Whatever health visits I have to do, I do them in Switzerland. I have all my doctors there since childhood. I trust them. I understand what they are telling me. I know the procedure. Not too many hand gestures, no weird jokes. But then I got tonsillitis, in summer, in Rome. The time had come to see an Italian doctor.
My tonsils swollen to the size of walnuts and simultaneously sweating and shivering from fever, I did some internet research, found a doctor I liked and gave him a call. He laughed at my accent, asked how I spell my name five times, made a time proposal and changed it and then said I could also come by that very hour. I caught the bus and drove off to the address he gave me, deep out into the Roman periphery.
When I got off after a 40-minute ride, I stepped into what seemed like an abandoned film set of an old horror movie. No one around as far as the eye could see, dark alleys and closed window shutters, the bus slowly disappearing in the distance.
How would I ever find this doctor? I gave him a ring and he promised he would come and get me at the bus stop. I waited in this eerie silence and asked myself what I was doing here while concentrating on not falling over from fever and exhaustion.
A few minutes later he arrived, white doctor’s overall and all, shook my hand and directed me towards one of the big houses with closed shutters that stood on the side of the street while cheerfully chatting about the Pope.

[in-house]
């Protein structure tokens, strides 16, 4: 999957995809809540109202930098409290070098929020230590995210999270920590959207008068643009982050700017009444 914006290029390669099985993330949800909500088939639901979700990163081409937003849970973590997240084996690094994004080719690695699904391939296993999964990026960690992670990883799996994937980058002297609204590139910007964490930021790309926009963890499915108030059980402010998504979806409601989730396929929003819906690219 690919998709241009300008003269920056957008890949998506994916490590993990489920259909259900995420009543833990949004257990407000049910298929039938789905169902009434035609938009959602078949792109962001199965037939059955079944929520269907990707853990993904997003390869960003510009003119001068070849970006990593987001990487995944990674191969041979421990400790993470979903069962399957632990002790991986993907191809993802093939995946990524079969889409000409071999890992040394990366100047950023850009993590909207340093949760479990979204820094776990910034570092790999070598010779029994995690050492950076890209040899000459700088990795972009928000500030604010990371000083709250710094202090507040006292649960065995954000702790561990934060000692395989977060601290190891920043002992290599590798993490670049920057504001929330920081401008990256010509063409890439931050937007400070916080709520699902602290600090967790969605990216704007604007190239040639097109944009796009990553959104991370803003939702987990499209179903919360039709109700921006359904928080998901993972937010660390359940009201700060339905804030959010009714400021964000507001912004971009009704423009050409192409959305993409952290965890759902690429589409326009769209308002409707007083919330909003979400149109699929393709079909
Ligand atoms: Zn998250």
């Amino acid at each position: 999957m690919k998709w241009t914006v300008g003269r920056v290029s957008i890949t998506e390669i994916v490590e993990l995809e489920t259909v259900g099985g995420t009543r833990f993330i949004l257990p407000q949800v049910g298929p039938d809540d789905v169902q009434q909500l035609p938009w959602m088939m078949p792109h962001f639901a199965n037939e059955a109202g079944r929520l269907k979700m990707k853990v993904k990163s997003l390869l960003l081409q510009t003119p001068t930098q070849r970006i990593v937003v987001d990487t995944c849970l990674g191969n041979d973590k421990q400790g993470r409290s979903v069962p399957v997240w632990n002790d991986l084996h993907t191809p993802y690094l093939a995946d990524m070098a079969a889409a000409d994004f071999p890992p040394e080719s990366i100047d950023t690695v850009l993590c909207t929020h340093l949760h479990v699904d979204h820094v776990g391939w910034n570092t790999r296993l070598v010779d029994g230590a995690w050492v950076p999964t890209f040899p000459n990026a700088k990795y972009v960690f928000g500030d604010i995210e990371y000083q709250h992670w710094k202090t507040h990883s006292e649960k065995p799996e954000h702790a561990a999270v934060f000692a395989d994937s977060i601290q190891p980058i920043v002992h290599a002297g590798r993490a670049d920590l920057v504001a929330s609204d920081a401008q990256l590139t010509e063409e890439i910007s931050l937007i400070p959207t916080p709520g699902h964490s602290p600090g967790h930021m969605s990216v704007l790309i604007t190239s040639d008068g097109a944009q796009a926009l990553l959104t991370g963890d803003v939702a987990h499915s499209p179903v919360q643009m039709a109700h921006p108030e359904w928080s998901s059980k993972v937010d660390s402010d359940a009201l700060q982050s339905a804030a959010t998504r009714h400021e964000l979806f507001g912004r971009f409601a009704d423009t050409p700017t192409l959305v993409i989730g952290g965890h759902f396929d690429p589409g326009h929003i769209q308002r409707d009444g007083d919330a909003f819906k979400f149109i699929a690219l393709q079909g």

Instead of taking the elevator, he went down the stairs towards the cellar, opened a tiny door and told me to enter. Gone was the friendly face, out came the professional doctor mask. I was finding the whole situation increasingly strange but was too weak to be freaked out, and then felt relieved when I saw a few medical diplomas awkwardly hanging on the wall. There was no reception, no waiting room, no toilet for patients. In a what seemed extremely random gesture he opened the door to one of the connecting rooms.
I expected it to be a broom closet and was right – a big broom closet that had been converted into an examination room. He took out all his doctor utensils which could also have been torture instruments from the middle ages and started inspecting my throat.
He scribbled something on a piece of paper and handed it over to me – my prescription. If I wanted a receipt, the visit would cost 100 Euro. If I didn’t want a receipt, it would be 80 Euro. I handed over 80 Euro.
As soon as he had the money, his doctor face turned into his friend face again, he handed me a helmet and offered me a ride on his Vespa back into the centre. I accepted and blame my fever for it.